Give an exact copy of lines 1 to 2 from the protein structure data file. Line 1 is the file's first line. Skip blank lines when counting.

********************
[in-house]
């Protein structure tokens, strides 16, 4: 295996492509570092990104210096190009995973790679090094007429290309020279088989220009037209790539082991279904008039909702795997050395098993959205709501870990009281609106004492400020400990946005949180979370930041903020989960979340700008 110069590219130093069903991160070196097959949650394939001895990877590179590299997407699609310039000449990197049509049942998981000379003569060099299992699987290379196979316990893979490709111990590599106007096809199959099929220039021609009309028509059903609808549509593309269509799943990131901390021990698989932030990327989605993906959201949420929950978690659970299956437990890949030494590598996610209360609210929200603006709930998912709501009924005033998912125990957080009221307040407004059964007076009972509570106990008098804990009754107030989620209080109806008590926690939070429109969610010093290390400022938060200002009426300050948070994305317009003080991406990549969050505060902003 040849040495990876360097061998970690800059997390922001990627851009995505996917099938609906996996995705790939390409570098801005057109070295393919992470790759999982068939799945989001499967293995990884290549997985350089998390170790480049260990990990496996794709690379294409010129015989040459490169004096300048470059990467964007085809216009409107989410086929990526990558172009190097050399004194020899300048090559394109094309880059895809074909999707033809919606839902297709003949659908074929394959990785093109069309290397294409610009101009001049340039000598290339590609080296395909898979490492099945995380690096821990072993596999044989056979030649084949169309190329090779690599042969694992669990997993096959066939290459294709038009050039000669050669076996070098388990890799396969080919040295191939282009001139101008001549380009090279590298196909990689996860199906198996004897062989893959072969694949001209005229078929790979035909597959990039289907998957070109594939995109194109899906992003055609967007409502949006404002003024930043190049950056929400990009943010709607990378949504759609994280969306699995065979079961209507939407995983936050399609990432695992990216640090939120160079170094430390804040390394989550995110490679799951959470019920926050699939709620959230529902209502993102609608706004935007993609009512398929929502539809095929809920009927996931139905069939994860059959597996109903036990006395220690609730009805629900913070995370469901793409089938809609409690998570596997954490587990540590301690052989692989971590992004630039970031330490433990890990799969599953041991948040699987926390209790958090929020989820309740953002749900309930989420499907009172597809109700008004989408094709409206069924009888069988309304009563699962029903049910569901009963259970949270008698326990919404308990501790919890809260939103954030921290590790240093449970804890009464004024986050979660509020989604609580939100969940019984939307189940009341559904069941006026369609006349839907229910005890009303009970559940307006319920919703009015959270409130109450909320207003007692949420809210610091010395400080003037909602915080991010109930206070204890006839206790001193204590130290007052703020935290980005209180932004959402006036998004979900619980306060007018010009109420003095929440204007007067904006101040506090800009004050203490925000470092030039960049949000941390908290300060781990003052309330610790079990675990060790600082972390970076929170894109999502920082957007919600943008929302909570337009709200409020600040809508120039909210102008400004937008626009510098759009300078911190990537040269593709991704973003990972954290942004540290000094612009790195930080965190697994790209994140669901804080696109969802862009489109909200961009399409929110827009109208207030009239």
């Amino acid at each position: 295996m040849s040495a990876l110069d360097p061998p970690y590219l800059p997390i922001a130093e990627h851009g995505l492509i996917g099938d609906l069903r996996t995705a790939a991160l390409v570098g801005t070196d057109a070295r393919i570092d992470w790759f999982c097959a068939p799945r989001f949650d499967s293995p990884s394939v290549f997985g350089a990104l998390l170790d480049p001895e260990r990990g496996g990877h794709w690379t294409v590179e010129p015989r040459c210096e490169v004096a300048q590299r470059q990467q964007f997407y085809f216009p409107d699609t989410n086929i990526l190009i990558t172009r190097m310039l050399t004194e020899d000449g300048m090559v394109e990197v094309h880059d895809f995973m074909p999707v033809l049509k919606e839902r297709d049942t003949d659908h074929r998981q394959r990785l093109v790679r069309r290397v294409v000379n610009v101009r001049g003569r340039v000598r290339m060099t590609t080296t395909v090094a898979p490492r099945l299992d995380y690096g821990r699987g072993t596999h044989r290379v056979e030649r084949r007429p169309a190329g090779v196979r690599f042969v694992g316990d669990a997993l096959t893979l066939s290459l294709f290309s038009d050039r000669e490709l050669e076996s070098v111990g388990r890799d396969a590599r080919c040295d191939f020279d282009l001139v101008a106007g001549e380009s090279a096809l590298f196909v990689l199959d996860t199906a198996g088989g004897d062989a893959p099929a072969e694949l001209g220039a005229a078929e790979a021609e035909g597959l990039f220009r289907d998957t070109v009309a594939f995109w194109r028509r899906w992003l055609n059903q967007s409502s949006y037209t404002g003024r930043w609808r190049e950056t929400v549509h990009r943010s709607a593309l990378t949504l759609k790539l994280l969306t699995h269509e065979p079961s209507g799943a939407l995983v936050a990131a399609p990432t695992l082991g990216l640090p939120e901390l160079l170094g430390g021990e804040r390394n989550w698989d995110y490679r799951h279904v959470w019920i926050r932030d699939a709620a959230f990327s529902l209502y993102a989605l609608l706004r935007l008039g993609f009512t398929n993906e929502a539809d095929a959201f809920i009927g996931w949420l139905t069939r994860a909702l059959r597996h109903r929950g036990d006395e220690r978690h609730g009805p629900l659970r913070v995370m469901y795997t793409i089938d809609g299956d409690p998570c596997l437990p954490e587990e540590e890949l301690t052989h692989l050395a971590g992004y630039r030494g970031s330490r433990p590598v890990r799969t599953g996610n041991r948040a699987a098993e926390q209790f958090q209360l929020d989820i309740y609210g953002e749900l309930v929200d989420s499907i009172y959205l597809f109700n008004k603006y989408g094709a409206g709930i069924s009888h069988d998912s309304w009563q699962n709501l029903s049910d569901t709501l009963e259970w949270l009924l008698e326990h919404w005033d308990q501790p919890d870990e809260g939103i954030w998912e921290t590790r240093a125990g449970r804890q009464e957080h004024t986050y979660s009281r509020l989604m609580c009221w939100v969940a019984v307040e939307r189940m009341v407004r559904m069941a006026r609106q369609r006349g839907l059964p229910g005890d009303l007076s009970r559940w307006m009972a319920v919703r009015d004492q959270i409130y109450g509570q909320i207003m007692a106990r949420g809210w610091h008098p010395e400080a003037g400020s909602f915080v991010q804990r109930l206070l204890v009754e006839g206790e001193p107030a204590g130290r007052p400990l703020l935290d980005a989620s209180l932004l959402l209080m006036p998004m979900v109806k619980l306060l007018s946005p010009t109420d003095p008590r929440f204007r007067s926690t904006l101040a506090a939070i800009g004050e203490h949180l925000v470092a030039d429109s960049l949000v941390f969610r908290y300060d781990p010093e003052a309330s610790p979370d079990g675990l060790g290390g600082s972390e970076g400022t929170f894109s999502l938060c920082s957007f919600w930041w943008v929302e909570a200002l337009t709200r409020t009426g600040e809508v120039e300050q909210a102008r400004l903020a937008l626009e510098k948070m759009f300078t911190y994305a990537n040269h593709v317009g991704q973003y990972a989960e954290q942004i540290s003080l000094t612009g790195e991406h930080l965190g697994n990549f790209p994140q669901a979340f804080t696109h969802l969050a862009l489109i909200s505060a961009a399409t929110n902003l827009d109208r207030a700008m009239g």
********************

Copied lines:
[in-house]
């Protein structure tokens, strides 16, 4: 295996492509570092990104210096190009995973790679090094007429290309020279088989220009037209790539082991279904008039909702795997050395098993959205709501870990009281609106004492400020400990946005949180979370930041903020989960979340700008 110069590219130093069903991160070196097959949650394939001895990877590179590299997407699609310039000449990197049509049942998981000379003569060099299992699987290379196979316990893979490709111990590599106007096809199959099929220039021609009309028509059903609808549509593309269509799943990131901390021990698989932030990327989605993906959201949420929950978690659970299956437990890949030494590598996610209360609210929200603006709930998912709501009924005033998912125990957080009221307040407004059964007076009972509570106990008098804990009754107030989620209080109806008590926690939070429109969610010093290390400022938060200002009426300050948070994305317009003080991406990549969050505060902003 040849040495990876360097061998970690800059997390922001990627851009995505996917099938609906996996995705790939390409570098801005057109070295393919992470790759999982068939799945989001499967293995990884290549997985350089998390170790480049260990990990496996794709690379294409010129015989040459490169004096300048470059990467964007085809216009409107989410086929990526990558172009190097050399004194020899300048090559394109094309880059895809074909999707033809919606839902297709003949659908074929394959990785093109069309290397294409610009101009001049340039000598290339590609080296395909898979490492099945995380690096821990072993596999044989056979030649084949169309190329090779690599042969694992669990997993096959066939290459294709038009050039000669050669076996070098388990890799396969080919040295191939282009001139101008001549380009090279590298196909990689996860199906198996004897062989893959072969694949001209005229078929790979035909597959990039289907998957070109594939995109194109899906992003055609967007409502949006404002003024930043190049950056929400990009943010709607990378949504759609994280969306699995065979079961209507939407995983936050399609990432695992990216640090939120160079170094430390804040390394989550995110490679799951959470019920926050699939709620959230529902209502993102609608706004935007993609009512398929929502539809095929809920009927996931139905069939994860059959597996109903036990006395220690609730009805629900913070995370469901793409089938809609409690998570596997954490587990540590301690052989692989971590992004630039970031330490433990890990799969599953041991948040699987926390209790958090929020989820309740953002749900309930989420499907009172597809109700008004989408094709409206069924009888069988309304009563699962029903049910569901009963259970949270008698326990919404308990501790919890809260939103954030921290590790240093449970804890009464004024986050979660509020989604609580939100969940019984939307189940009341559904069941006026369609006349839907229910005890009303009970559940307006319920919703009015959270409130109450909320207003007692949420809210610091010395400080003037909602915080991010109930206070204890006839206790001193204590130290007052703020935290980005209180932004959402006036998004979900619980306060007018010009109420003095929440204007007067904006101040506090800009004050203490925000470092030039960049949000941390908290300060781990003052309330610790079990675990060790600082972390970076929170894109999502920082957007919600943008929302909570337009709200409020600040809508120039909210102008400004937008626009510098759009300078911190990537040269593709991704973003990972954290942004540290000094612009790195930080965190697994790209994140669901804080696109969802862009489109909200961009399409929110827009109208207030009239």